And that’s when I realized that his criticism that the film was not realistic was actually criticism that the film was not Hollywood enough — it didn’t give you a single evil character who was responsible for the evil that happened to Bernadette and Margaret and Crispina and who could then be vanquished by the forces of goodness in the end.
Which, whatever the weaknesses of my essay, is so catastrophically and fatally wide of the mark that Van Dyk and I might as well be speaking different languages for all the success that my attempt to communicate and his attempt to understand have had. (That’s why I loved Green Zone so much, don’t’cha know!) But perhaps my disclaimers won’t impress Van Dyk, since he believes he knows even what I won’t admit. He contends:
The problem with the film, though Greydanus doesn’t admit it, is that it places blame squarely within the institution of the church.
Which — and this goes to the catastrophic wrongness of the previous sentence — gets my real view exactly backwards. “Squarely within the institution(s) of the Church” is precisely where I do want to see blame affixed, as I hope would be clear to anyone who read my essay and the related content included at the bottom. It is precisely “social sin” or “structures of sin” that make comprehensible how flawed human beings who might be individually prone to more or less ordinary levels of virtue and vice can become jointly complicit in monstrous and horrific wickedness through the corrosive influence of cultural pathologies in some pernicious social context. It was precisely institutional pathologies in the Magdalene asylums, and in the larger Irish Church and Irish society as a whole, that enabled flawed human beings — who were still human beings and not monsters or demons — to commit monstrous and demonic acts.
Van Dyk pulls other unworthy moves. He says I “compare” The Magdalene Sisters to The Birth of a Nation, failing to distinguish between comparison and illustration of a principle (in which extreme examples are often the most helpful). In one of his strange sidebars, he bolsters his case for my general perversity by pouncing (that’s definitely the word: “Sure enough,” he crows) on my polite review of The Blind Side and on a blog post about the Lifetime TV movie Amish Grace. Even when when I say something he agrees with (that, in his words, “Michael Oher is merely a prop for the Tuohys’ amazing virtue”), the possibility of a positive word dies aborning: “he has to acknowledge” is how he expresses my lapse from perversity on this occasion.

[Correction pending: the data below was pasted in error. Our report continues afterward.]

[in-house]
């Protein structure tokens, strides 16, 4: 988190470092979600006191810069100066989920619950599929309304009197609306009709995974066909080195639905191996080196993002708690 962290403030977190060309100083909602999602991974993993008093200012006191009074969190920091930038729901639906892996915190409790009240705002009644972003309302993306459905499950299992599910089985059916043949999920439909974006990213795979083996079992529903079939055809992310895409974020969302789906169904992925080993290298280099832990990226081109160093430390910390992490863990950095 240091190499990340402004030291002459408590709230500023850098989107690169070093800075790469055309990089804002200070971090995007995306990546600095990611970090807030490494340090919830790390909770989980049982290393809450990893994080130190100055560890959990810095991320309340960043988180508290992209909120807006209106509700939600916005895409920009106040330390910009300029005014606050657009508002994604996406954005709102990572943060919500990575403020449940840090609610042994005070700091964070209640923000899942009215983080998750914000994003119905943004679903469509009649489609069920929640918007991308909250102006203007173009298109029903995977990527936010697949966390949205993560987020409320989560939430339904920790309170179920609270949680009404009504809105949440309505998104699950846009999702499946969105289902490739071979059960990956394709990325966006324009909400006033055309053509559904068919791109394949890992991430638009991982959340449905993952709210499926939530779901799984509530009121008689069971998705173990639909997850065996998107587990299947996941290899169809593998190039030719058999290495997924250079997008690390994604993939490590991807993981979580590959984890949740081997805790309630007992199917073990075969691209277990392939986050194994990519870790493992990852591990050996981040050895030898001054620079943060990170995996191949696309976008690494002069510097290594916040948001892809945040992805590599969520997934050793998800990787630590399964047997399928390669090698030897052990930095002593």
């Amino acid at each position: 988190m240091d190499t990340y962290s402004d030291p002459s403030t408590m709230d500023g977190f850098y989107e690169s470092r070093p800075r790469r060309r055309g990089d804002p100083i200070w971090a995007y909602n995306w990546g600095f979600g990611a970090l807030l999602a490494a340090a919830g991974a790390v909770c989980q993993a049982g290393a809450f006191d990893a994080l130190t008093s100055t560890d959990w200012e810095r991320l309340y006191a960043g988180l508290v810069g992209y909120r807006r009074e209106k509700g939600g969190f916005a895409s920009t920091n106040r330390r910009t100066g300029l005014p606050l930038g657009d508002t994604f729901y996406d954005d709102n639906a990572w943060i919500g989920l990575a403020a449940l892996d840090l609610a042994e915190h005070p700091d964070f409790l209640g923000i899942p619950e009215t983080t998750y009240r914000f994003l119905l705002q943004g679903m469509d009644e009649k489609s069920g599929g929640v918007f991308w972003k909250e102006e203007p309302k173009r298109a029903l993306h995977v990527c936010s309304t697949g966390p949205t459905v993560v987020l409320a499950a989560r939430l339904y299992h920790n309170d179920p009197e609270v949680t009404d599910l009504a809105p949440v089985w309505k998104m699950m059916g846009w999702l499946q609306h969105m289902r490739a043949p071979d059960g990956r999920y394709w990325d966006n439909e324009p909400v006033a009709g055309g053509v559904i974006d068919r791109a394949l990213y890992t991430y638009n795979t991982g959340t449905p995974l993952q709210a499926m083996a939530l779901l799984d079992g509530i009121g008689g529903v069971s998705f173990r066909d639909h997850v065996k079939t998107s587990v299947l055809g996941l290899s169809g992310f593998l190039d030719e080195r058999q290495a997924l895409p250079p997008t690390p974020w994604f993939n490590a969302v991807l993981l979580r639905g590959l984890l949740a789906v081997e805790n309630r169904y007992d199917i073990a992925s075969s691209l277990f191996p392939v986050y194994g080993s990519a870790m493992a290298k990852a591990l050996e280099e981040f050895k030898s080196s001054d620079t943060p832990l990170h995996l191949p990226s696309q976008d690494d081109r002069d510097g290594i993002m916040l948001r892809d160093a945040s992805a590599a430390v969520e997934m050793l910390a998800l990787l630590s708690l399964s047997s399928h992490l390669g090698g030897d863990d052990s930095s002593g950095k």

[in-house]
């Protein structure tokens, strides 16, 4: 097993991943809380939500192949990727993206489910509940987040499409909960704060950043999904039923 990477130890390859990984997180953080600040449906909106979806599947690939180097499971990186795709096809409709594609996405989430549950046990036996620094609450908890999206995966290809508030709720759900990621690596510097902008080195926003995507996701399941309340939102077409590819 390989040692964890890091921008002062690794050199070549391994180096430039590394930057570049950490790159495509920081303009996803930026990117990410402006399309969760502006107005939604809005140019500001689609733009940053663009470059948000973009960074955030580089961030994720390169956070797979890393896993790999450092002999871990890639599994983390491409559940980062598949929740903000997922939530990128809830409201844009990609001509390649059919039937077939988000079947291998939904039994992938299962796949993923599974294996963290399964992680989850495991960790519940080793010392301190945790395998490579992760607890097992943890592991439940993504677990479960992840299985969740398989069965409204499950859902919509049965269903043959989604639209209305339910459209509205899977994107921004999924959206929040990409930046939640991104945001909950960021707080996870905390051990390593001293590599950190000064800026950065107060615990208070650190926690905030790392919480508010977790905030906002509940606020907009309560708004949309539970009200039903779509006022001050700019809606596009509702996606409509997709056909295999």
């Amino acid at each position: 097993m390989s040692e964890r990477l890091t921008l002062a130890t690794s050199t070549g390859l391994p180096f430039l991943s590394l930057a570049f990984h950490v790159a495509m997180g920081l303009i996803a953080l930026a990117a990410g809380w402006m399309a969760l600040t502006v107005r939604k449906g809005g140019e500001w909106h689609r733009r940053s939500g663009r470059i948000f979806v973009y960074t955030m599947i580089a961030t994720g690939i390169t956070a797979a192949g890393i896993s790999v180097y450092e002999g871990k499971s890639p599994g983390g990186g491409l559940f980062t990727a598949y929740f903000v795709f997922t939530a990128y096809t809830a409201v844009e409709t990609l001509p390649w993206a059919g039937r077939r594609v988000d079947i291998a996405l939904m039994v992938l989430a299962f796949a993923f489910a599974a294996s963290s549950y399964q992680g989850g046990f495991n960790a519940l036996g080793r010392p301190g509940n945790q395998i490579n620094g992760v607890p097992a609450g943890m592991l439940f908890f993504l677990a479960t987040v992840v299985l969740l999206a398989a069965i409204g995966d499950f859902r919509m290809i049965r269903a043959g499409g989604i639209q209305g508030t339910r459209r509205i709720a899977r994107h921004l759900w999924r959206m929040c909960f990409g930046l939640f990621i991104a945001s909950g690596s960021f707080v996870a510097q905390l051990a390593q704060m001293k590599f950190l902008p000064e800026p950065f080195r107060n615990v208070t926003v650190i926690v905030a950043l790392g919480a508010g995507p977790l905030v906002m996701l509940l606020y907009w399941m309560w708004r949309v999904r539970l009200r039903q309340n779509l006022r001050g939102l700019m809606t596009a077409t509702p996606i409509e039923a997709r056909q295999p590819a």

He applies his stereotyping-preference template to my comments about Amish Grace, which he thinks reflect a preference for conservative stereotypes against the “liberal” media. In fact, my complaint is simply that I prefer to imagine that characters have a life and concerns outside of the screenwriter’s immediate interests; because the screenwriter is interested in the genuineness of Amish forgiveness doesn’t mean that the journalists should be. To the extent that my suggested alternative reflected any concept of the media, the liberal/conservative axis is the wrong axis for my point; rather, I was thinking more of the phenomenon Terry Mattingly and his fellow GetReligionistas have been documenting for years now, the modest dictum that “the press just doesn’t get religion.”)
Van Dyk considers it telling that I like Star Wars and even gave Return of the Jedi an A-minus — “perhaps because Darth Vader, as opposed to Sister Bridget, is such a richly developed, nuanced character,” he says. Can it be that Van Dyk has never considered that morally serious adult drama and escapist fantasy might invite different evaluative criteria? It seems unlikely. In general, that he seems to find nothing in my work to appreciate I’ve decided to chalk up to his general cranky writing strategy rather than any special beef with me.
If Van Dyk read far enough down the related content, he may have noticed that some of the objections I raise have been made by others perhaps closer to his end of the political spectrum. (In my follow-up essay I cited Scott Foundas of A.V. Club and Ed Gonzalez of Slant. Of course, they both seem to think that the Bells of St. Mary’s scene represents a stab in the direction of humanizing Sr. Bridget, which I guess tells Van Dyk a lot about them.) For whatever reason, Van Dyk has opted to frame the critical issues against a purely political grid, and to quarrel with someone he seems to regard as, politically, the enemy.
Perhaps it’s simpler for him that way? Perhaps it makes for a more dramatic essay? I don’t know. I have no more insight into Van Dyk’s condition than he has into mine. If I have any advantage in this regard, it may be that I don’t suppose I do.